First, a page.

My rating: 5 of 5 stars
Translator: Frederic Charles Lascelles Wraxall
Release Date: April 18, 2015 [EBook #48734]
Produced by Laura Natal & Marc D’Hooghe at http://www.freeliterature.org (Images generously made available by the Hathi Trust.)
Free download available at Project Gutenberg.
I made the proofreading the 1st edition of this book in English for Free Literature, published by Little, Brown and Company, in 1887.
Vol 4: The Idyll and the Epic
The original file was provided by Internet Arquive.
In such a case, this is what occurs to political philosophers: at the same time as wearied men claim rest, accomplished facts demand guarantees, for guarantees for facts are the same thing as repose for men. It is this that England asked of the Stuart after the Protector, and what France asked of the Bourbons after the Empire. These guarantees are a necessity of the times, and they must be granted. The Princes concede them, but in reality it is the force of things that gives them. This is a profound truth and worth knowing, which the Stuarts did not suspect in 1662, and of which the Bourbons did not even gain a glimpse in 1814.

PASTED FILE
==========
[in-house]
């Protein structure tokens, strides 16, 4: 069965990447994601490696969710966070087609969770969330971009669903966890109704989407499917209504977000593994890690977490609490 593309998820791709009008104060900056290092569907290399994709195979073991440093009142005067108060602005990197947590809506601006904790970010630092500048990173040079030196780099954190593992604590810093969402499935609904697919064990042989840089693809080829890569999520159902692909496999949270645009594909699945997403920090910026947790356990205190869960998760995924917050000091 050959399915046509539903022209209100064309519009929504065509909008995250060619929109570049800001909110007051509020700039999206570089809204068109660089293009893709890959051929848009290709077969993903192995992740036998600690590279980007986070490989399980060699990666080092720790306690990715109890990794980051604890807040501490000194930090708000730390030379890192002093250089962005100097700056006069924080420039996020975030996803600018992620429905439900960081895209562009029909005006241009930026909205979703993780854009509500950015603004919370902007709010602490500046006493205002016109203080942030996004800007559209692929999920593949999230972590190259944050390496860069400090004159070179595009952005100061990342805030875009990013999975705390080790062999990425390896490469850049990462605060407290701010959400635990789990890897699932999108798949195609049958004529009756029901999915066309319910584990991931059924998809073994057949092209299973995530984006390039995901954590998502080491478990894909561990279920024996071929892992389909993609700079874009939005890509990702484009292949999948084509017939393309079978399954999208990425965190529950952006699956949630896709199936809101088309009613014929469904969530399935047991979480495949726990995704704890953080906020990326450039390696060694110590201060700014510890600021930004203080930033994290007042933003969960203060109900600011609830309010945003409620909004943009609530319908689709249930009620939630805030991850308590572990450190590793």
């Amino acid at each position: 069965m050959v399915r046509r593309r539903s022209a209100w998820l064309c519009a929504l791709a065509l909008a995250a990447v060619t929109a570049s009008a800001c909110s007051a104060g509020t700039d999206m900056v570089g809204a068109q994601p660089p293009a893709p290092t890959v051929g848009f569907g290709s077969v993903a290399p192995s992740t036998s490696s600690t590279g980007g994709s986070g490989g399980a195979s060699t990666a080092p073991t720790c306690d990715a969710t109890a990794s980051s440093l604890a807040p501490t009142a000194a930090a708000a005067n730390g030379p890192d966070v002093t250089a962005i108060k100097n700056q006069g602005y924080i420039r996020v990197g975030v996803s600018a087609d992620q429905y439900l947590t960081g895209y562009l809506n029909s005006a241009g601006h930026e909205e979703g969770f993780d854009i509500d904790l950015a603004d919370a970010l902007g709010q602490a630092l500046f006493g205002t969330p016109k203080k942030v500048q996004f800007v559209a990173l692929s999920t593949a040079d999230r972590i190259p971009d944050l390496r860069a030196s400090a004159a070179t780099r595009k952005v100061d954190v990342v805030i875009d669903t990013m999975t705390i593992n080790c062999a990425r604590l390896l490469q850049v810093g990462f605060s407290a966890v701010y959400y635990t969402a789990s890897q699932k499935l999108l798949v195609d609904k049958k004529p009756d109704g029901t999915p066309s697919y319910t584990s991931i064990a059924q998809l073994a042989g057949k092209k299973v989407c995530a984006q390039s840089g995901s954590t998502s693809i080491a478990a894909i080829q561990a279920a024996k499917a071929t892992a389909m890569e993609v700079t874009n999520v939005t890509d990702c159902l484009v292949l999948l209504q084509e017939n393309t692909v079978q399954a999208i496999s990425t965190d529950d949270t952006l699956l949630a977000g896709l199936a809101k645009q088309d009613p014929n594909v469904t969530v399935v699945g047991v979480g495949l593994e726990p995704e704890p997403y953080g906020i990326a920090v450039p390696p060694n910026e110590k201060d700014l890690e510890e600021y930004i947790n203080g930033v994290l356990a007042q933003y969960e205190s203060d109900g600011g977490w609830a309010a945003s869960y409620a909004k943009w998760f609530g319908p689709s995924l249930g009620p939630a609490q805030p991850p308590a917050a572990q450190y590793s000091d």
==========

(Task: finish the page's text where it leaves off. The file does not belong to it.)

In this way they say peace is secured after the revolution, that is to say, the necessary time for repairing the house and dressing the wounds. A dynasty hides the scaffolding and covers the hospital. Now, it is not always easy to obtain a dynasty, although the first man of genius or the first adventurer met with is sufficient to make a king.
Slang is the language of the dark. Thought is affected in its gloomiest depths, and social philosophy is harassed in its most poignant undulations, in the presence of this enigmatical dialect, which is at once branded and in a state of revolt.